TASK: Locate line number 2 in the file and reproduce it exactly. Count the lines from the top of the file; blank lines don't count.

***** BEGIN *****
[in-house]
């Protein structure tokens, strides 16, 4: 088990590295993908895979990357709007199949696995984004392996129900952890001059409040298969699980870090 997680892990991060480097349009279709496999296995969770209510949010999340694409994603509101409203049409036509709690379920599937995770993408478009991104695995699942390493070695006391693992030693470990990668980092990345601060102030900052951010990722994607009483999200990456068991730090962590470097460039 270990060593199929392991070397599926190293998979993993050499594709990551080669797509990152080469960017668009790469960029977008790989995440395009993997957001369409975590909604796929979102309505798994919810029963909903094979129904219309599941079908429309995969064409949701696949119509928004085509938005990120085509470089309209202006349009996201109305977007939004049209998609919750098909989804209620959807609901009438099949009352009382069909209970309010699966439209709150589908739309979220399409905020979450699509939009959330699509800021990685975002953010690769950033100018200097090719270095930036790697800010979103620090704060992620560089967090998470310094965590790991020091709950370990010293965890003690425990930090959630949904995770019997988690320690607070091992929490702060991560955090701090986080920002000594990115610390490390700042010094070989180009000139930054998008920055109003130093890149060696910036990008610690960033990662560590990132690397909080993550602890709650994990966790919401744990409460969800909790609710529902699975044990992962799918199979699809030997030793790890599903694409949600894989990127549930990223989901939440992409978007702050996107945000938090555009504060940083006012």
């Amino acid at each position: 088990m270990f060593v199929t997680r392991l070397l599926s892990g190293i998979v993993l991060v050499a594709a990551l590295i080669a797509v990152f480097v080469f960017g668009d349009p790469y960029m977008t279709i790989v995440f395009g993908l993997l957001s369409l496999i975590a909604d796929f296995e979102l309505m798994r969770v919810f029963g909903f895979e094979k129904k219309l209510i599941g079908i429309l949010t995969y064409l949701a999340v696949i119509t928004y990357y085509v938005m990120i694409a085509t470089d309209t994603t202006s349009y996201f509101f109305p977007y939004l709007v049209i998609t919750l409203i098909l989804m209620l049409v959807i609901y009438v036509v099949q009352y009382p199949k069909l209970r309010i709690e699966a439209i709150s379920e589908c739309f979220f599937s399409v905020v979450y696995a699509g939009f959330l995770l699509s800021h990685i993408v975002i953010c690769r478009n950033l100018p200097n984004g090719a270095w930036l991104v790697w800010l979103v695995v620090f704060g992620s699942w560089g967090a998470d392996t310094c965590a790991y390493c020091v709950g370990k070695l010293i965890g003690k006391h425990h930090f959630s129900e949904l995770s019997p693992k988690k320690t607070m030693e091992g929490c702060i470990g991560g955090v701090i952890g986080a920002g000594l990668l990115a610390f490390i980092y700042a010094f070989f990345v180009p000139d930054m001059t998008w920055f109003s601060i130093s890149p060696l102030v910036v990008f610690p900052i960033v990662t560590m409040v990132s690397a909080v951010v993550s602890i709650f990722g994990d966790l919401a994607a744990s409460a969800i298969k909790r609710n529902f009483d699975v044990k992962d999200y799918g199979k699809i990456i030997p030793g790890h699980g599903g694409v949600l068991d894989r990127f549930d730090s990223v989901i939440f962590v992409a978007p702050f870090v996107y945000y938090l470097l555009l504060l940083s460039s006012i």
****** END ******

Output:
């Protein structure tokens, strides 16, 4: 088990590295993908895979990357709007199949696995984004392996129900952890001059409040298969699980870090 997680892990991060480097349009279709496999296995969770209510949010999340694409994603509101409203049409036509709690379920599937995770993408478009991104695995699942390493070695006391693992030693470990990668980092990345601060102030900052951010990722994607009483999200990456068991730090962590470097460039 270990060593199929392991070397599926190293998979993993050499594709990551080669797509990152080469960017668009790469960029977008790989995440395009993997957001369409975590909604796929979102309505798994919810029963909903094979129904219309599941079908429309995969064409949701696949119509928004085509938005990120085509470089309209202006349009996201109305977007939004049209998609919750098909989804209620959807609901009438099949009352009382069909209970309010699966439209709150589908739309979220399409905020979450699509939009959330699509800021990685975002953010690769950033100018200097090719270095930036790697800010979103620090704060992620560089967090998470310094965590790991020091709950370990010293965890003690425990930090959630949904995770019997988690320690607070091992929490702060991560955090701090986080920002000594990115610390490390700042010094070989180009000139930054998008920055109003130093890149060696910036990008610690960033990662560590990132690397909080993550602890709650994990966790919401744990409460969800909790609710529902699975044990992962799918199979699809030997030793790890599903694409949600894989990127549930990223989901939440992409978007702050996107945000938090555009504060940083006012």